Event registration with Kafka

Original author: Adam Warski
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Hi, Habr!

We uncorked the last reserves of the book " Apache Kafka. Stream processing and analysis of data " and sent it to a reprint. Moreover, we received a contract for the book " Kafka Streams in Action " and proceed to translate it literally next week.

To show an interesting use case for the Kafka Streams library, we decided to translate an article about the Event Sourcing paradigm in Kafka from the very Adam Worsky, whose article on the Scala language was published with us two weeks ago. More interesting is that the opinion of Adam Worsky is not indisputable: here , for example, it is argued that this paradigm is decisive for Kafka. All the more memorable, we hope, will be the impression of the article.

The term “Event Sourcing” is translated as “Event Registration” in both our Martin Pure Architecture edition and in this article. If someone is impressed by the translation of "pumping events" - let me know please.

Creating a system in which event sourcing is provided for, we sooner or later encounter the problem of persistence - and here we have a couple of options. First, there is an EventStore , a mature implementation, battle-hardened. Alternatively, you can use akka-persistence to take full advantage of the scalability of Cassandra , as well as rely on the performance of the actor model. Another option is a good old relational database , where the approach is CRUDcombined using events, and the maximum benefit is squeezed out of transactions.

In addition to these (and, perhaps, many other) opportunities that have emerged due to several recently implemented things, today it has become very easy to organize the registration of events on top of Kafka . Let's look at how.

What is event registration?

There are a number of excellent introductory articles on this topic , so I will limit myself to a brief introduction. When registering events, we save not the “current” state of the entities used in our system, but the stream of events related to these entities. Each event is a fact describing a change of state (already!) Occurred with the object. As you know, the facts are not discussed and unchanged .

When we have a stream of such events, the actual state of the entity can be found out by winding up all the events related to it; However, please note that the opposite is impossible - keeping only the “actual” state, we discard a lot of valuable chronological information.

Event logging can coexist peacefully with more traditional state storage methods. As a rule, the system processes a number of types of entities (for example: users, orders, goods, ...) and it is quite possible that the registration of events will be appropriate only for some of these categories. It is important to note that here we are not faced with the choice of “all or nothing”; it's just about the additional state management options in our application.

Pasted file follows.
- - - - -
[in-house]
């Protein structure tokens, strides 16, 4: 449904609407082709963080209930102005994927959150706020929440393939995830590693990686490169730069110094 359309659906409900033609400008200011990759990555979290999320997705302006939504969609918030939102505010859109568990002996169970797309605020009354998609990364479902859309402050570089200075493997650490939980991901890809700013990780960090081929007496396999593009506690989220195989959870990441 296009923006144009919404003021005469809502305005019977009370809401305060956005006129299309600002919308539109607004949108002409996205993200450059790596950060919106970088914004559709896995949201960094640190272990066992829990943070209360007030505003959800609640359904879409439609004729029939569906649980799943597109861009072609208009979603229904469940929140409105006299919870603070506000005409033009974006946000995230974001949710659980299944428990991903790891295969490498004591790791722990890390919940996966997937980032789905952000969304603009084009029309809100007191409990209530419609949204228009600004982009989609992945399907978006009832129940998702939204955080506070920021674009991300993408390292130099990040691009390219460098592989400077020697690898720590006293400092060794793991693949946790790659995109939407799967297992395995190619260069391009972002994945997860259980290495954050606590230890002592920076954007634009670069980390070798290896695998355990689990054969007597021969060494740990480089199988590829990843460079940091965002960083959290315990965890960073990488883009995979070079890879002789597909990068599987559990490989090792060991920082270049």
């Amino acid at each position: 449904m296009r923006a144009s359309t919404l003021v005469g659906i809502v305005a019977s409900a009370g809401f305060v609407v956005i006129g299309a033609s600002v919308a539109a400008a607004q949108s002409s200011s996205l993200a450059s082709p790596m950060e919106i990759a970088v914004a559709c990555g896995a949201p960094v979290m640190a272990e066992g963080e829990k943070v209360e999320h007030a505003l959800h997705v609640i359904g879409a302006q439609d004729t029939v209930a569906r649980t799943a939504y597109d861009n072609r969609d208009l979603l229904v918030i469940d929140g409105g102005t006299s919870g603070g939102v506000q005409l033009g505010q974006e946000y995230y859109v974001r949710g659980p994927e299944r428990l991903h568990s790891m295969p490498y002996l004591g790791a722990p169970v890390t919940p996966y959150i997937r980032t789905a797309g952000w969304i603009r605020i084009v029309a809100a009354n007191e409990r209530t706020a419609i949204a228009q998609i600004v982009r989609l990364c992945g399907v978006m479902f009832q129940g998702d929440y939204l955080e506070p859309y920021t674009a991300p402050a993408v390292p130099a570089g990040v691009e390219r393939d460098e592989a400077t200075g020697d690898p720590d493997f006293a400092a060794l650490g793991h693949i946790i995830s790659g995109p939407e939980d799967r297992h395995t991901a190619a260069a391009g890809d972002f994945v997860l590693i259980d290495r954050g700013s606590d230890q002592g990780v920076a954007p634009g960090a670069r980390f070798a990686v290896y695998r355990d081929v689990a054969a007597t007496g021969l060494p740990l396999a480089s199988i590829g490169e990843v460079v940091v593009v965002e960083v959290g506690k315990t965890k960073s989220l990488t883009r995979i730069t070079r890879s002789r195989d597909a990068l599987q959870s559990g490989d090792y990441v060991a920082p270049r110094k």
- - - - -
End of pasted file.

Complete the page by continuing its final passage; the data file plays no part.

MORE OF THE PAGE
Storing events in Kafka

The first problem that needs to be solved: how to store events in Kafka? There are three possible strategies:

  • Store all events for all types of entities in a single topic (with multiple segments)
  • According to topic-on-each-type-entity, i.e., we put in a separate topic all the events associated with the user, into a separate topic - everything related to the product, etc.
  • According to topic-to-entity, i.e., on a separate topic for each specific user and each item of goods

The third strategy (on-topic-on-essence) is practically impracticable. If, when each new user appeared in the system, he would have to start a separate topic, soon the number of topics would become unlimited. Any aggregation in this case would be very difficult, for example, it would be difficult to index all users in a search engine; not only that at the same time would have to consume a huge number of topics - so also not all of them would be known in advance.

Therefore, it remains to choose between 1 and 2. Both options have their advantages and disadvantages. Having a single topic makes it easier to get a global view.about all the events. On the other hand, highlighting the topic for each type of entity, you can scale and segment the flow of each entity separately. The choice of one of two strategies depends on the specific use case.

In addition, you can implement both strategies at once, if you have additional storage space: to produce topics as entities from one comprehensive topic.

In the rest of the article, we will work with only one type of entity and a single topic, although the stated material is easy to extrapolate and apply to work with many topics or types of entities.

(READ: as Chris Hunt noted , there is an excellent article by Martin Kleppmanwhere it is described in detail how to distribute events on topics and segments).

The simplest operations with a repository in the event registration paradigm

The simplest operation that is logical to expect from a repository that supports the registration of events is the reading of the “current” (minimized) state of a particular entity. As a rule, each entity has one or the other id. Accordingly, knowing this id, our storage system must return the current state of the object.

The event log will serve us as the ultimate truth: the current state can always be derived from the stream of events associated with a particular entity. For this, the database engine will require a pure function (without side effects), which accepts the event and the initial state, and returns the changed state:Event = &gt State =&gt State. With such a function and initial state values, the current state is a convolution of the event stream (the state change function must be clean so that it can be repeatedly applied to the same events.) The